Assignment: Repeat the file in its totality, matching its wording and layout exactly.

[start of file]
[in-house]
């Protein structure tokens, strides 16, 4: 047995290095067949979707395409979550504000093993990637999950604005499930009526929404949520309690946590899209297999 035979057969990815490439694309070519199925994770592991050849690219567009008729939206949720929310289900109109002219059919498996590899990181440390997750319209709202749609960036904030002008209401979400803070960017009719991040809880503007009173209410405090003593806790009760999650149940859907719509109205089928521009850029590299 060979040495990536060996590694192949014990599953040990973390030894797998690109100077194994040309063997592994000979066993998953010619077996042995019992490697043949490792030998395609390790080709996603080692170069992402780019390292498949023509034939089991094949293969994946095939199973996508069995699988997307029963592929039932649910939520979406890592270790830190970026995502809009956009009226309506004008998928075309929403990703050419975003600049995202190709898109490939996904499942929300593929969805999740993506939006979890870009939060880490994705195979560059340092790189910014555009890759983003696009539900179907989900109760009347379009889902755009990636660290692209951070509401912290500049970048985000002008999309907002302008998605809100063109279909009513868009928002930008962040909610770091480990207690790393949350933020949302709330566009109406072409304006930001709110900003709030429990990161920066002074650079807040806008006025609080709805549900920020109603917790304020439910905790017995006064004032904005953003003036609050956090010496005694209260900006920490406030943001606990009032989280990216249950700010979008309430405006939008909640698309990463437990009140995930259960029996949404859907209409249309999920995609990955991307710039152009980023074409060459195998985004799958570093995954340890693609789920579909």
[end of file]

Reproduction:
[in-house]
């Protein structure tokens, strides 16, 4: 047995290095067949979707395409979550504000093993990637999950604005499930009526929404949520309690946590899209297999 035979057969990815490439694309070519199925994770592991050849690219567009008729939206949720929310289900109109002219059919498996590899990181440390997750319209709202749609960036904030002008209401979400803070960017009719991040809880503007009173209410405090003593806790009760999650149940859907719509109205089928521009850029590299 060979040495990536060996590694192949014990599953040990973390030894797998690109100077194994040309063997592994000979066993998953010619077996042995019992490697043949490792030998395609390790080709996603080692170069992402780019390292498949023509034939089991094949293969994946095939199973996508069995699988997307029963592929039932649910939520979406890592270790830190970026995502809009956009009226309506004008998928075309929403990703050419975003600049995202190709898109490939996904499942929300593929969805999740993506939006979890870009939060880490994705195979560059340092790189910014555009890759983003696009539900179907989900109760009347379009889902755009990636660290692209951070509401912290500049970048985000002008999309907002302008998605809100063109279909009513868009928002930008962040909610770091480990207690790393949350933020949302709330566009109406072409304006930001709110900003709030429990990161920066002074650079807040806008006025609080709805549900920020109603917790304020439910905790017995006064004032904005953003003036609050956090010496005694209260900006920490406030943001606990009032989280990216249950700010979008309430405006939008909640698309990463437990009140995930259960029996949404859907209409249309999920995609990955991307710039152009980023074409060459195998985004799958570093995954340890693609789920579909």